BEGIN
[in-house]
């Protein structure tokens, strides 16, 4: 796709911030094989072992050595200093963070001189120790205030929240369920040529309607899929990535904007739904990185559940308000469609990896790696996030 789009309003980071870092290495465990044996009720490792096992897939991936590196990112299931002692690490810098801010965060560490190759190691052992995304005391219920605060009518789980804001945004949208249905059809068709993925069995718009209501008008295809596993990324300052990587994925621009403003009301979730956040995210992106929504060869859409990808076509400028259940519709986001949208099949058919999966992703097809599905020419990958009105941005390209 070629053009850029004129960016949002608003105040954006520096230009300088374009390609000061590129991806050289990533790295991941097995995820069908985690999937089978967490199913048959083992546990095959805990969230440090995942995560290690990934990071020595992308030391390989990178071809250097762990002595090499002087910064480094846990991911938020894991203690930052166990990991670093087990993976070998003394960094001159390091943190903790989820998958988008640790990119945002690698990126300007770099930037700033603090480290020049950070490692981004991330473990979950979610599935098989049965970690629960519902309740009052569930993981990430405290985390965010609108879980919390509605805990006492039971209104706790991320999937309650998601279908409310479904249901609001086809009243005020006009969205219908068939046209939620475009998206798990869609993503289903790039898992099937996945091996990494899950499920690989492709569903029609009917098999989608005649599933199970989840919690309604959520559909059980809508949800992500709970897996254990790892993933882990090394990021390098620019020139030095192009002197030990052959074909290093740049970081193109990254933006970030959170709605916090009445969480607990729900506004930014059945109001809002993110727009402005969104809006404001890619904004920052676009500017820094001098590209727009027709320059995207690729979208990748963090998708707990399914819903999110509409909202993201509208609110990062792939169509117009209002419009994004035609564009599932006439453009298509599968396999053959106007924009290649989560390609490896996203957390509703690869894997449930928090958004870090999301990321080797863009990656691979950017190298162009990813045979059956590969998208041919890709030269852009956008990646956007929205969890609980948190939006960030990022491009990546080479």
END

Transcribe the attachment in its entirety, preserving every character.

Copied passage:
[in-house]
């Protein structure tokens, strides 16, 4: 796709911030094989072992050595200093963070001189120790205030929240369920040529309607899929990535904007739904990185559940308000469609990896790696996030 789009309003980071870092290495465990044996009720490792096992897939991936590196990112299931002692690490810098801010965060560490190759190691052992995304005391219920605060009518789980804001945004949208249905059809068709993925069995718009209501008008295809596993990324300052990587994925621009403003009301979730956040995210992106929504060869859409990808076509400028259940519709986001949208099949058919999966992703097809599905020419990958009105941005390209 070629053009850029004129960016949002608003105040954006520096230009300088374009390609000061590129991806050289990533790295991941097995995820069908985690999937089978967490199913048959083992546990095959805990969230440090995942995560290690990934990071020595992308030391390989990178071809250097762990002595090499002087910064480094846990991911938020894991203690930052166990990991670093087990993976070998003394960094001159390091943190903790989820998958988008640790990119945002690698990126300007770099930037700033603090480290020049950070490692981004991330473990979950979610599935098989049965970690629960519902309740009052569930993981990430405290985390965010609108879980919390509605805990006492039971209104706790991320999937309650998601279908409310479904249901609001086809009243005020006009969205219908068939046209939620475009998206798990869609993503289903790039898992099937996945091996990494899950499920690989492709569903029609009917098999989608005649599933199970989840919690309604959520559909059980809508949800992500709970897996254990790892993933882990090394990021390098620019020139030095192009002197030990052959074909290093740049970081193109990254933006970030959170709605916090009445969480607990729900506004930014059945109001809002993110727009402005969104809006404001890619904004920052676009500017820094001098590209727009027709320059995207690729979208990748963090998708707990399914819903999110509409909202993201509208609110990062792939169509117009209002419009994004035609564009599932006439453009298509599968396999053959106007924009290649989560390609490896996203957390509703690869894997449930928090958004870090999301990321080797863009990656691979950017190298162009990813045979059956590969998208041919890709030269852009956008990646956007929205969890609980948190939006960030990022491009990546080479």